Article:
Having your hands free as a mom is invaluable. Luckily, there are several babywearing products on the market allowing you to keep your little one close while freeing up your hands to go about your day. Whether you’re caring for other kids, working, shopping, or doing something for yourself, wearing a baby helps you get more stuff accomplished!
Babywearing Tips From Two Experts
Not all babywearing devices are going to fit your lifestyle – literally and figuratively. Many are hot, heavy, bulky, or simply too difficult to use. The best baby carrier for you should make your life easier, not harder.
To get the skinny on the good, bad, and best in all things babywearing, we sat down with tow moms who also double as maternal health experts. We asked them their opinions onthe best baby carrier in terms of safety, comfort, and one that will also ensure your postural wellness.
Meet the Two Babywearing Experts in Our Interview
Dr. Deb Dlug
Dr. Deb Dlug is the founder of Well Adjusted, LLC, a company dedicated to helping patients take control of their health to live happier and fuller lives through chiropractic practices.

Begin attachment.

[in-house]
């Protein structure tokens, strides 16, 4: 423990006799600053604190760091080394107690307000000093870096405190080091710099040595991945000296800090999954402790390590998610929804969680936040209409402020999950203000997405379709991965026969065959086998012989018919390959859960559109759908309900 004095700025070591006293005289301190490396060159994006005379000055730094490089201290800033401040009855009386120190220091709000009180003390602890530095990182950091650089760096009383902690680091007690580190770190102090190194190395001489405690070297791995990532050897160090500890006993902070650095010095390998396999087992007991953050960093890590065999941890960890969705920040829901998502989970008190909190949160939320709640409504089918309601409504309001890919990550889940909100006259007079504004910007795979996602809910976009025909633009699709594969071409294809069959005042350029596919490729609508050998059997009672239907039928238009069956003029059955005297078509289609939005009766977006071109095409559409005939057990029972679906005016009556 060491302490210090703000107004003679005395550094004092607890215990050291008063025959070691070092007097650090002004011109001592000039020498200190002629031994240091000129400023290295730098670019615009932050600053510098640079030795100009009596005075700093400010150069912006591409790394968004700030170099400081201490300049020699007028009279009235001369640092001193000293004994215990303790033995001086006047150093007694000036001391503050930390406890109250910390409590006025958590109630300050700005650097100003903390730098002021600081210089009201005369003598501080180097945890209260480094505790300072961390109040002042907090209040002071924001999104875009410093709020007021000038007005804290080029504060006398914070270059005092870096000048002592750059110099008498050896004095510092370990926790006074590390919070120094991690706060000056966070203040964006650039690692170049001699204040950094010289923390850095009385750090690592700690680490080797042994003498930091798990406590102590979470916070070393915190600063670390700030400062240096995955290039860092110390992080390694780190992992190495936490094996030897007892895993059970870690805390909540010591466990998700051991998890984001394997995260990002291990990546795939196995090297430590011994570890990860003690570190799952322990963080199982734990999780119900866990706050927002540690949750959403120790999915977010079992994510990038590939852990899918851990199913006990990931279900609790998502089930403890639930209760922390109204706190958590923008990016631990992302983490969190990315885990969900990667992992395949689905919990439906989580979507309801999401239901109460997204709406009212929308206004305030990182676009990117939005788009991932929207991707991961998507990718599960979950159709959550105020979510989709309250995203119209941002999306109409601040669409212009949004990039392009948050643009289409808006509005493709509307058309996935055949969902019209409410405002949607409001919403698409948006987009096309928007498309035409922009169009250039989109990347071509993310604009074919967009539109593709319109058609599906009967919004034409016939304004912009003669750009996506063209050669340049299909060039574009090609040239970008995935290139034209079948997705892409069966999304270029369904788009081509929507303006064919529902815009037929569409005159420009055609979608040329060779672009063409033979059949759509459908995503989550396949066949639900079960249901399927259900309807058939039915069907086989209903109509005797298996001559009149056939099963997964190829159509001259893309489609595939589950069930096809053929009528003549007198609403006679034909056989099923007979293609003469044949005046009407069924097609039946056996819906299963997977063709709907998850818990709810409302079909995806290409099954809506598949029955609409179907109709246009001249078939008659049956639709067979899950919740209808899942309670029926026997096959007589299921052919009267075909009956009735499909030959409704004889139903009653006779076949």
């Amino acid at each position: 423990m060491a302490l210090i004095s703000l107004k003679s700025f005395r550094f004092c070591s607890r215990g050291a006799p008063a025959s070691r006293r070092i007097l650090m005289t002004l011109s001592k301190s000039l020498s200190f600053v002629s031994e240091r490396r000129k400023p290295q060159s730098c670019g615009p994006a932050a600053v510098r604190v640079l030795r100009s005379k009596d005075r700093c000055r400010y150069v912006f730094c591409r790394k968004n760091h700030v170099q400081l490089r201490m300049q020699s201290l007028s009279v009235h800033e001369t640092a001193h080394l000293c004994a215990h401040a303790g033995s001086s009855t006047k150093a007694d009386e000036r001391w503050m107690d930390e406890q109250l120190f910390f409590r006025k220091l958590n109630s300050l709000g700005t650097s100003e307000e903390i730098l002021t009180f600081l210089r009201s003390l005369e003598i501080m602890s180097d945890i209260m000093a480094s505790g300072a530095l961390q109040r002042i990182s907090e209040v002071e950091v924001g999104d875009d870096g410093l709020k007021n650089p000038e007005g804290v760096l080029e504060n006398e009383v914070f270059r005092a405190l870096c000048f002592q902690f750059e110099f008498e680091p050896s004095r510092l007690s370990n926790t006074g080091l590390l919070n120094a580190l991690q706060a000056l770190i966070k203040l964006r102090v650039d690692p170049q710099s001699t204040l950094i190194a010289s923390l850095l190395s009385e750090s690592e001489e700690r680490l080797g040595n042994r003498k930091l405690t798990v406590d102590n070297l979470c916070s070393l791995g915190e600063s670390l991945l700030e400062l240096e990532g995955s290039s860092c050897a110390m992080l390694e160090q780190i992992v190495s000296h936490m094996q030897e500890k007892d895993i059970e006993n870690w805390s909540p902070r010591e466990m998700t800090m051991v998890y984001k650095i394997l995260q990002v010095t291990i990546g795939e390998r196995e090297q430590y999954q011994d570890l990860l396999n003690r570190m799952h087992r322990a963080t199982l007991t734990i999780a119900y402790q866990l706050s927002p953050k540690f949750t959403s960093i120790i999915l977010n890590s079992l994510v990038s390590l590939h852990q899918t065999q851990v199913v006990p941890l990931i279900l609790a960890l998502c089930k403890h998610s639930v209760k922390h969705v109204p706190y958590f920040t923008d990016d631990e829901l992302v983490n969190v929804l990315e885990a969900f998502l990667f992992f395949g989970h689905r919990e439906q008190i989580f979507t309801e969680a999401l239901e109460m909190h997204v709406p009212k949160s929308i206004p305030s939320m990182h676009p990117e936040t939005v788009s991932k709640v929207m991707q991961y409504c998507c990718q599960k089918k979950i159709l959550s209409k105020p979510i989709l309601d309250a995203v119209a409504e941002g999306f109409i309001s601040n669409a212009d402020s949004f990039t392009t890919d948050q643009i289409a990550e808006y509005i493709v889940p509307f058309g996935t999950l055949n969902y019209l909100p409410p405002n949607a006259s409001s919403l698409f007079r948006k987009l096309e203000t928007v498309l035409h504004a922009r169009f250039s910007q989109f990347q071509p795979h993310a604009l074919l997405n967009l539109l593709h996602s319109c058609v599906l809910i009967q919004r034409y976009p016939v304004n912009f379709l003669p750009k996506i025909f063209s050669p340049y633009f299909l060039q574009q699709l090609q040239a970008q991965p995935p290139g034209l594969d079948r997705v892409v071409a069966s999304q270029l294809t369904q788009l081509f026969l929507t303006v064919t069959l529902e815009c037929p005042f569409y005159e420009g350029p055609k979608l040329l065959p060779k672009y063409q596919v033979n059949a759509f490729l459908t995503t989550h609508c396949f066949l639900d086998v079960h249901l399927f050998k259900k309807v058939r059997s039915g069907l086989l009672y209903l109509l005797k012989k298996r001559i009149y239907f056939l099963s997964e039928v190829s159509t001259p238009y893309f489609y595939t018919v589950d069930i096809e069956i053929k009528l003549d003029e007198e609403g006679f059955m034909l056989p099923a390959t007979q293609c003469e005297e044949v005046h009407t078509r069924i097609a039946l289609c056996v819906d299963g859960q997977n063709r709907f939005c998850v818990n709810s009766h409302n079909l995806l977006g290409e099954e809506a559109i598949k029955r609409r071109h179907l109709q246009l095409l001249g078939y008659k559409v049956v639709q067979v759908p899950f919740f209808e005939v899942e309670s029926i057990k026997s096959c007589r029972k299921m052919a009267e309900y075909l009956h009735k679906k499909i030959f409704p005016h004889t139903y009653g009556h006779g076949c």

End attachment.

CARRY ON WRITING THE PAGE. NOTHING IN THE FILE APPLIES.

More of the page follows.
Janelle is a postural alignment specialist. She helps women discover the connection between postpartum pain and misalignment to help them heal.
Many women deal with pain due to postural problems when they are postpartum. Janelle gives exercises and to new moms to help them manage pain. More importantly, she helps them correct the root of the problem by using the Egoscue Method. This method uses a series of gentle exercises and stretches to help moms return balance and symmetry to their bodies.
The Experts’ Advice on Babywearing
Take Caution Before Jumping Into Your Routine and Introducing Babywearing
For many on-the-go mamas, the urge to jump back into their pre-baby routine can be strong. It’s important to remember your body just went through a huge transformation! I mean, you not only grew a baby, but you also developed a new organ (we’re talkin’ about that placenta!) at the same time.
“Your body isn’t where you left it and it isn’t going to bounce back in just a few days.” — Janelle Gibbs, Postural Alignment Therapist
With other postpartum concerns and healing to consider, improper posture can make the following postpartum symptoms even worse, so you have to take babywearing seriously! You don’t want to make these worse: